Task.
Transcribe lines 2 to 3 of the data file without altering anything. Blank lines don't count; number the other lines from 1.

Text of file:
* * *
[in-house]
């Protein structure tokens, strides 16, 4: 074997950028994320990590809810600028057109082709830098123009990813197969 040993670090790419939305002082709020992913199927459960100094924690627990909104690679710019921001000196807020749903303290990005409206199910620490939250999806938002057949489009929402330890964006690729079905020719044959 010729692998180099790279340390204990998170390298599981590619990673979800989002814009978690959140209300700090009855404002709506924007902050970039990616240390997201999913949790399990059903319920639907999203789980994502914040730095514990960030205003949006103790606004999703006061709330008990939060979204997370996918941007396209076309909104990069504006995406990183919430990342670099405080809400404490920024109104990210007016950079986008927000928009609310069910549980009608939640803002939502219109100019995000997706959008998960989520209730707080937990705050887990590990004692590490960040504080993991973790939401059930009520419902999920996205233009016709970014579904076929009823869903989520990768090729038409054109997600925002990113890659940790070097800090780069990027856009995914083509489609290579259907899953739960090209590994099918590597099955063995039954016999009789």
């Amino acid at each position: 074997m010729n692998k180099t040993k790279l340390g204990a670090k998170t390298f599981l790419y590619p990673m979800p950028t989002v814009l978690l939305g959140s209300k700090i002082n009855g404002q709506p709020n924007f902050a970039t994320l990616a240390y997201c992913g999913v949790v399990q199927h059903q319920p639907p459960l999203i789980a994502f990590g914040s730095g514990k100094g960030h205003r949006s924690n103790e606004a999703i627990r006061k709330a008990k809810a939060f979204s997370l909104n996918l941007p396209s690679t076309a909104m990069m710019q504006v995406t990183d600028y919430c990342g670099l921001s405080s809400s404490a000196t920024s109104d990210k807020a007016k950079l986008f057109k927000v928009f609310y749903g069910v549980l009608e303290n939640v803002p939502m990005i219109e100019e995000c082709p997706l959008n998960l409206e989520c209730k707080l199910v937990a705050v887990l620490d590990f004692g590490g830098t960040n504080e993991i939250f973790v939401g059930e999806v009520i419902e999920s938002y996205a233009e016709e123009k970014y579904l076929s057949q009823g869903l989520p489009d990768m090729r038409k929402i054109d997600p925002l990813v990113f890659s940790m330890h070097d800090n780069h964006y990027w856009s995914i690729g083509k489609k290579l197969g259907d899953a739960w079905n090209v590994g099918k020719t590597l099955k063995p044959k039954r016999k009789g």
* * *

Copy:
């Protein structure tokens, strides 16, 4: 074997950028994320990590809810600028057109082709830098123009990813197969 040993670090790419939305002082709020992913199927459960100094924690627990909104690679710019921001000196807020749903303290990005409206199910620490939250999806938002057949489009929402330890964006690729079905020719044959 010729692998180099790279340390204990998170390298599981590619990673979800989002814009978690959140209300700090009855404002709506924007902050970039990616240390997201999913949790399990059903319920639907999203789980994502914040730095514990960030205003949006103790606004999703006061709330008990939060979204997370996918941007396209076309909104990069504006995406990183919430990342670099405080809400404490920024109104990210007016950079986008927000928009609310069910549980009608939640803002939502219109100019995000997706959008998960989520209730707080937990705050887990590990004692590490960040504080993991973790939401059930009520419902999920996205233009016709970014579904076929009823869903989520990768090729038409054109997600925002990113890659940790070097800090780069990027856009995914083509489609290579259907899953739960090209590994099918590597099955063995039954016999009789």
């Amino acid at each position: 074997m010729n692998k180099t040993k790279l340390g204990a670090k998170t390298f599981l790419y590619p990673m979800p950028t989002v814009l978690l939305g959140s209300k700090i002082n009855g404002q709506p709020n924007f902050a970039t994320l990616a240390y997201c992913g999913v949790v399990q199927h059903q319920p639907p459960l999203i789980a994502f990590g914040s730095g514990k100094g960030h205003r949006s924690n103790e606004a999703i627990r006061k709330a008990k809810a939060f979204s997370l909104n996918l941007p396209s690679t076309a909104m990069m710019q504006v995406t990183d600028y919430c990342g670099l921001s405080s809400s404490a000196t920024s109104d990210k807020a007016k950079l986008f057109k927000v928009f609310y749903g069910v549980l009608e303290n939640v803002p939502m990005i219109e100019e995000c082709p997706l959008n998960l409206e989520c209730k707080l199910v937990a705050v887990l620490d590990f004692g590490g830098t960040n504080e993991i939250f973790v939401g059930e999806v009520i419902e999920s938002y996205a233009e016709e123009k970014y579904l076929s057949q009823g869903l989520p489009d990768m090729r038409k929402i054109d997600p925002l990813v990113f890659s940790m330890h070097d800090n780069h964006y990027w856009s995914i690729g083509k489609k290579l197969g259907d899953a739960w079905n090209v590994g099918k020719t590597l099955k063995p044959k039954r016999k009789g």